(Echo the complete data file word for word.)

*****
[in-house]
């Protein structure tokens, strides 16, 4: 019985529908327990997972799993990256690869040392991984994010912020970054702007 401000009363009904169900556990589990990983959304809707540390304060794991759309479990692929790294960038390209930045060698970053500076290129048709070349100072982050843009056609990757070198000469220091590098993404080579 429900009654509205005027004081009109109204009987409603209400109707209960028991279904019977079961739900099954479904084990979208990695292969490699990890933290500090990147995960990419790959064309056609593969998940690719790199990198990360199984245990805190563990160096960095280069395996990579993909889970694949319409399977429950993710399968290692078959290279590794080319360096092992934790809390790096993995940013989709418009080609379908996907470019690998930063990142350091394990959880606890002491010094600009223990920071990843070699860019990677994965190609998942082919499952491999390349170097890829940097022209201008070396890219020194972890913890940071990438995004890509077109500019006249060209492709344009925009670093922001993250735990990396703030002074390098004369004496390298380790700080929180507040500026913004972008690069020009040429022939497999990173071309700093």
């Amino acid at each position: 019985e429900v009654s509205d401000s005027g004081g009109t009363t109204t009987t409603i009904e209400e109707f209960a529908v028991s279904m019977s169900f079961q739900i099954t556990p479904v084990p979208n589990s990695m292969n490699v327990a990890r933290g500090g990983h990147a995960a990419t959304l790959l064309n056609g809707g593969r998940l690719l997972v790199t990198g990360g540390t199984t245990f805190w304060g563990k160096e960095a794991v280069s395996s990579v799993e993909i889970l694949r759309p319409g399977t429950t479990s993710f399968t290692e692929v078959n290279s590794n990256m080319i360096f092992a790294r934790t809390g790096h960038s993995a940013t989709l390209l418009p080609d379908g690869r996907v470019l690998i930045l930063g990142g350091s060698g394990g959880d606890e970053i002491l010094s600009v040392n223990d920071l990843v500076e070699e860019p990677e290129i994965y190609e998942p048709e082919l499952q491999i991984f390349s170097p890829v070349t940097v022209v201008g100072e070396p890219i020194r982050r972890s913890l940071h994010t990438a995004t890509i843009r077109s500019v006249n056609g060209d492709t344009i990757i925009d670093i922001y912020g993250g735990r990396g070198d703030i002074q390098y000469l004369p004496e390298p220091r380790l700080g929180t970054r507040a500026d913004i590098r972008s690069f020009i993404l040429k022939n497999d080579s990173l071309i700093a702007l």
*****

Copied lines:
[in-house]
């Protein structure tokens, strides 16, 4: 019985529908327990997972799993990256690869040392991984994010912020970054702007 401000009363009904169900556990589990990983959304809707540390304060794991759309479990692929790294960038390209930045060698970053500076290129048709070349100072982050843009056609990757070198000469220091590098993404080579 429900009654509205005027004081009109109204009987409603209400109707209960028991279904019977079961739900099954479904084990979208990695292969490699990890933290500090990147995960990419790959064309056609593969998940690719790199990198990360199984245990805190563990160096960095280069395996990579993909889970694949319409399977429950993710399968290692078959290279590794080319360096092992934790809390790096993995940013989709418009080609379908996907470019690998930063990142350091394990959880606890002491010094600009223990920071990843070699860019990677994965190609998942082919499952491999390349170097890829940097022209201008070396890219020194972890913890940071990438995004890509077109500019006249060209492709344009925009670093922001993250735990990396703030002074390098004369004496390298380790700080929180507040500026913004972008690069020009040429022939497999990173071309700093």
């Amino acid at each position: 019985e429900v009654s509205d401000s005027g004081g009109t009363t109204t009987t409603i009904e209400e109707f209960a529908v028991s279904m019977s169900f079961q739900i099954t556990p479904v084990p979208n589990s990695m292969n490699v327990a990890r933290g500090g990983h990147a995960a990419t959304l790959l064309n056609g809707g593969r998940l690719l997972v790199t990198g990360g540390t199984t245990f805190w304060g563990k160096e960095a794991v280069s395996s990579v799993e993909i889970l694949r759309p319409g399977t429950t479990s993710f399968t290692e692929v078959n290279s590794n990256m080319i360096f092992a790294r934790t809390g790096h960038s993995a940013t989709l390209l418009p080609d379908g690869r996907v470019l690998i930045l930063g990142g350091s060698g394990g959880d606890e970053i002491l010094s600009v040392n223990d920071l990843v500076e070699e860019p990677e290129i994965y190609e998942p048709e082919l499952q491999i991984f390349s170097p890829v070349t940097v022209v201008g100072e070396p890219i020194r982050r972890s913890l940071h994010t990438a995004t890509i843009r077109s500019v006249n056609g060209d492709t344009i990757i925009d670093i922001y912020g993250g735990r990396g070198d703030i002074q390098y000469l004369p004496e390298p220091r380790l700080g929180t970054r507040a500026d913004i590098r972008s690069f020009i993404l040429k022939n497999d080579s990173l071309i700093a702007l």